Note that Klezmer was developed during the 15th to 19th centuries, and is not found in Sephardi or Mizrahi Jewish groups, suggesting that this musical style followed after the Ashkenazim's change in cognitive profile which favors Verbal but not Spatial skills. Incidentally, we could also have used Jazz for assessing Ashkenazi musical style, since they have contributed many seminal figures in that genre as well. They have also contributed Mendelssohn, Schoenberg, and Mahler to Western classical music, though they are not as well represented here as in Jazz, and the classical figures are less central to the tradition than their Jazz counterparts (e.g., Gershwin or Stan Getz) are to their tradition. On a more popular level, we note that these groups largely dominate the verbally driven hip hop genre -- most of it by African-Americans, but one of the seminal groups is composed of three Ashkenazi Jews (the Beastie Boys), and current sensation Matisyahu is also Ashkenazi.
As for the music of the Arctic peoples, throat singing is actually most associated with Central Asia (Tuva in particular), but I could not find studies assessing the cognitive profile of Central Asians. Therefore, the model makes the prediction that a large survey of Central Asians would show their V:S ratio to be lopsided toward spatial. We would also expect this on evolutionary grounds, given that this population underwent recent, strong pressures for superior spatial skills -- namely, during the era of the Central Asian horseback empires where the ability to accurately hit a moving target from hundreds of yards away, while moving oneself by horseback over rough terrain. Plus, lopsidedness toward Spatial is typical of East Asian groups.
Also, the only Native American groups (aside from the Eskimo) who have developed the sort of harmony found in Western classical music -- polyphony, or independent voices that interact, rather than variations on a common theme -- are those of the Northwest US and British Columbia. Perhaps not coincidentally, these groups are closest in geographical and genetic proximity to the Eskimo, as compared to other Native American groups' distance from Eskimos. In general, the languages of this region form a family, Na-Dene, which is separate from Eskimo-Aleut and Amerind. Curiously, the Na-Dene and Eskimo-Aleut speakers arrived in the New World much later than the earlier large wave of Amerind speakers, and these later waves originated from the rough region of Mongolia and Siberia. So, it could be that whatever combination of alleles that allow throat singing and polyphony became frequent only after the first wave of New World colonizers left East Asia for the Americas.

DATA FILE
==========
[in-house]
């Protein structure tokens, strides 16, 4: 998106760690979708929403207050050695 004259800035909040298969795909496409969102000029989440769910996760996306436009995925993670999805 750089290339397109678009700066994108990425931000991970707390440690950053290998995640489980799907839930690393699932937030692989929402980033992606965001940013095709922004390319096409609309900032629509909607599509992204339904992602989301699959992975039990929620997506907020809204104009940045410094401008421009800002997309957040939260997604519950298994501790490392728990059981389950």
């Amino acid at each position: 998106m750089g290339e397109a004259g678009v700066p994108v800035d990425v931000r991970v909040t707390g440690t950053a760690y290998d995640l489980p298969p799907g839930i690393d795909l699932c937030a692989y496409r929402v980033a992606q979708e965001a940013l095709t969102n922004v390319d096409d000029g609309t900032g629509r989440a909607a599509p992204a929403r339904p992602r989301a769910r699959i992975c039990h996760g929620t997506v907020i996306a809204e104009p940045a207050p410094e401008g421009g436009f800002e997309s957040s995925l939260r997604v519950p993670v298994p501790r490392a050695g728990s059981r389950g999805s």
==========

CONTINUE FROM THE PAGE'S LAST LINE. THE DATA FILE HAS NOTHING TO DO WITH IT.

Lastly, though, there are several data points which call for tempering the bold hypothesis that a certain V:S is a necessary & sufficient condition for a certain kind of music. On the one hand, the world's musical styles that employ harmony come from groups whose V:S is either tilted toward Spatial or more-or-less balanced. At the same time, plenty of groups with this V:S profile have produced no such harmony-based music -- most of Western high music before the discovery of polyphony in France in the late Middle Ages, as well as the rich traditions of China, Japan, and Southeast Asia. At best what is found in these latter areas is heterophony -- variations on a single voice. So, it appears that melody is common to all musical traditions, and no special cognitive profile is needed for it, although lopsidedness toward Verbal seems necessary to develop the emphasis on melody into the electric energy that characterizes Jazz and Klezmer. The ubiquity of melody, assuming it is parasitic off of more basic cognitive structures, may reflect our species' typical use of language for expression. On the other hand, harmony is rare, such that special skills are needed as scaffolding to hoist oneself up; by hypothesis, harmony is parasitic off of spatial skills, making a balanced or Spatial-favoring V:S a necessary -- but not sufficient -- condition for developing a musical style that emphasizes harmony.